It’s time we actually debate welfare reform

Graffiti on a Belfast Dole Office
Graffiti on a Belfast Dole Office

After weeks of debate about welfare reform in Northern Ireland, it must be said that we haven’t actually debated welfare or reform. In fact, the argument, at its core, has been about power and responsibility, which, at this point, neither the DUP or Sinn Féin seem to want.

We desperately need leadership and we’re not getting it. The debate about welfare reform should be about how to simultaneously protect the vulnerable from harsh cuts while balancing the government books. Instead, the two largest parties in the Assembly have focused on whether it’s worse to impose decisions made by London or make no decisions at all. Neither party has taken ownership of the situation and offered a way forward.

Northern Ireland isn’t alone in trying to stop the Coalition Government’s welfare reforms. Nicola Sturgeon and the SNP have, for example, explicitly said they will try and delay the rollout of Universal Credit until Westminster devolves further powers to Scotland. The same kind of desire for control and responsibility of local affairs can’t be said to exist here in Northern Ireland. Our own brinksmanship-style politics instead threatens to send fiscal powers back to Westminster. In a worst case scenario where we return to Direct Rule, welfare reform, as a NICVA statement recently put it, “could be implemented at the strike of a pen with none of the mitigations” [previously negotiated by Sinn Féinn and the DUP].

The Tories and their Lib Dem coalition partners may be a bunch of baddies, but who will take the courage to stand over an alternative vision? The current situation is untenable. There isn’t the money in the public purse to sustain current levels of expenditure. What should we do about that? The DUP and Alliance are right to say that the financial reality of the situation cannot be ignored. But if the reforms are bad reforms (and they are bad reforms); if they will harm our communities, and lift no one out of poverty (as they are designed to do, remember); and if they force us into a new system that all our parties either oppose or voted against at Westminster, why shouldn’t we collectively stand up against them?

There are credible centre-left ideas about how to resolve our public expenditure crisis. We could implement Living Wage legislation, which would lift people out of poverty and bring down dependence on government subsidies, thereby relieving stress on the public purse. We could crack down on tax dodging, and make sure multinational corporations and the very rich pay their fair share of taxes, increasing government revenue.

There are centrist ideas that all of us could support as well. For example, we could challenge Westminster to decentralise the economy away from London and better invest in other regions, with the hope of sharing in some of the economic recovery the south east of England is experiencing.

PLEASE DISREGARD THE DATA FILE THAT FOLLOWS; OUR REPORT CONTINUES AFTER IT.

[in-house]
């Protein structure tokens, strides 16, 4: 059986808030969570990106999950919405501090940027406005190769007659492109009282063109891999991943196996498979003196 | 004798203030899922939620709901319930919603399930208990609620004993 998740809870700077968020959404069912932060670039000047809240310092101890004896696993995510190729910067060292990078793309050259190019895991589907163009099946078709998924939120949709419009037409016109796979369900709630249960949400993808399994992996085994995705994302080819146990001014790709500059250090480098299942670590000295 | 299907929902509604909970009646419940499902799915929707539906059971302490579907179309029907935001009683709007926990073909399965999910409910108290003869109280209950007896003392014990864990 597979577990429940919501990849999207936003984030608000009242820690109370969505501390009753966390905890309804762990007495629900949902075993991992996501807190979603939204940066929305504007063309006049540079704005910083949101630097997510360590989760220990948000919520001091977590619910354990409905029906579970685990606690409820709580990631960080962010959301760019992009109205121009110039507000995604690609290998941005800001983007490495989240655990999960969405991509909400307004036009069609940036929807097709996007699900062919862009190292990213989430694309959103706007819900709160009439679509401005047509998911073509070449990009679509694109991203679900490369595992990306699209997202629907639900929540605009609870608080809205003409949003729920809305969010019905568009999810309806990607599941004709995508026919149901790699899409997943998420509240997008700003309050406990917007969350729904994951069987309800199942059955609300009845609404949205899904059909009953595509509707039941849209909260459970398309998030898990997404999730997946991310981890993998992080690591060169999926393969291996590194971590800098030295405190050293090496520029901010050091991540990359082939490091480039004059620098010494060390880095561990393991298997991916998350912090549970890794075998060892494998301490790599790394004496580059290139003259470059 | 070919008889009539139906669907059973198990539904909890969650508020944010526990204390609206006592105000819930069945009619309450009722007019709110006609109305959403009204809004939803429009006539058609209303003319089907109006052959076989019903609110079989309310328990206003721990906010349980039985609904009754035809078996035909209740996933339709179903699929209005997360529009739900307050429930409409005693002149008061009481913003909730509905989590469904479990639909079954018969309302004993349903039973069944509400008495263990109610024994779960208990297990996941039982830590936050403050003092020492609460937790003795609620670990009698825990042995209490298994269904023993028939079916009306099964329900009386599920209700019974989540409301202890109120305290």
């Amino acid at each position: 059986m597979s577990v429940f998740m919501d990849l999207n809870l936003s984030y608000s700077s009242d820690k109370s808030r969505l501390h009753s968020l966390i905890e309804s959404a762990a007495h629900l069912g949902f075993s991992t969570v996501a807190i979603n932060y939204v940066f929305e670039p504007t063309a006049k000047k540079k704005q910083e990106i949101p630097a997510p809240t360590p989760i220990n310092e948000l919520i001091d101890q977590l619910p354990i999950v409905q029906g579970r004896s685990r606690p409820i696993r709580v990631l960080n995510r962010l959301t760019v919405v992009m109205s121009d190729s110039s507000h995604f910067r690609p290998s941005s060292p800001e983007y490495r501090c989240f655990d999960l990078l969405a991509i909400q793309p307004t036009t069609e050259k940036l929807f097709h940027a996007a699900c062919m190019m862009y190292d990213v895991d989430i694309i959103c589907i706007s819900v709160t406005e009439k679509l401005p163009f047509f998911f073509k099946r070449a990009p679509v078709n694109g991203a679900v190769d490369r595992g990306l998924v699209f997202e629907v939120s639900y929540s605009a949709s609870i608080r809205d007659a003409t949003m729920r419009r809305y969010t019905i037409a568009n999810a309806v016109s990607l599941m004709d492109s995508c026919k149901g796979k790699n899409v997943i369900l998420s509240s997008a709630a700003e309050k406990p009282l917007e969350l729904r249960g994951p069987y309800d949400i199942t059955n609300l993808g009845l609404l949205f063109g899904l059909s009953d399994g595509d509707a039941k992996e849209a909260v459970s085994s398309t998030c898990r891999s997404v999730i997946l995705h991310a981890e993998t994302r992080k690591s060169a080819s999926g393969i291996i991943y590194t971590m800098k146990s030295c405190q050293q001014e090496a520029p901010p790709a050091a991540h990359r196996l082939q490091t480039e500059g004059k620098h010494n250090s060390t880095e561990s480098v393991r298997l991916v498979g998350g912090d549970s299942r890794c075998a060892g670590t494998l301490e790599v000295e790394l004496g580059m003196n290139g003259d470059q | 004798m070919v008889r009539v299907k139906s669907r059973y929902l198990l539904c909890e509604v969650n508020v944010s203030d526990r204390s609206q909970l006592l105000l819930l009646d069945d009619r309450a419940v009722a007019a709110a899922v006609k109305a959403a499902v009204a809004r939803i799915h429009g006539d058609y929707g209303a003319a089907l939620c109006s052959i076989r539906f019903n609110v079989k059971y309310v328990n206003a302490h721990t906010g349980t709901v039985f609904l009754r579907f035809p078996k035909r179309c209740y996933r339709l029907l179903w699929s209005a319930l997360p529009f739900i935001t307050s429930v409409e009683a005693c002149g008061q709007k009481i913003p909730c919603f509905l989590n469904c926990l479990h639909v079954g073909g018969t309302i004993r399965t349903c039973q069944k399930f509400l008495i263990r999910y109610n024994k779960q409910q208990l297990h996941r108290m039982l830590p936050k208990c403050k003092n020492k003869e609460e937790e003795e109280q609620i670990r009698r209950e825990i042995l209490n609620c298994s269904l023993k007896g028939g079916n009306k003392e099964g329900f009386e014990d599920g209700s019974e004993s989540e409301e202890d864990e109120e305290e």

Likewise, there are credible ideas on the right that the left should be willing to explore. The left tends to think of poverty solely in economic terms, avoiding its social and personal pathologies, such as the breakdown of family, alcohol and other drug addictions, teenage pregnancy, educational underachievement, and crime. The left has long claimed that the stress of financial hardship is to blame for such pathologies and tends to avoid deeper interrogation and engagement with them. The right is wrong to take the focus off of material deprivation when debating poverty. Higher wages, more jobs, an adequate social security net, and job protections are crucial to ending poverty and welfare dependency. But perhaps those of us on the left should give some credence to ideas championed by the right related to teenage pregnancy, the benefits of marriage, and stronger parenting. Accepting these social ideas does not undermine our ideas of a more fair and just economy.

The point is we need to debate how to lift people out of poverty and stabilise public expenditure. If Northern Ireland is to stand collectively against London-imposed welfare reforms and cuts, as Sinn Féin advocates, we need a strategic short-term and long-term plan, which they haven’t provided.

We should have been rigorously debating the above ideas for the last three years, but we didn’t, and so we’re stuck in a rut of negative politics, either defending a dysfunctional, bankrupt system we can’t afford, or accepting welfare reforms that everyone acknowledges will be bad for Northern Ireland. Despite the torpidity that hovers over the Assembly, however, if it collapses, it will be the poor and vulnerable that suffer the most. Direct Rule under a Tory government that does not understand the unique needs and issues of Northern Ireland will be to the detriment of our society. There really is no way forward except together. So if it’s going to be a new round of talks, as SOS Theresa Villiers has proposed, let’s make sure they go somewhere this time.

I write about faith, democracy and culture from a Christian and centre-left perspective.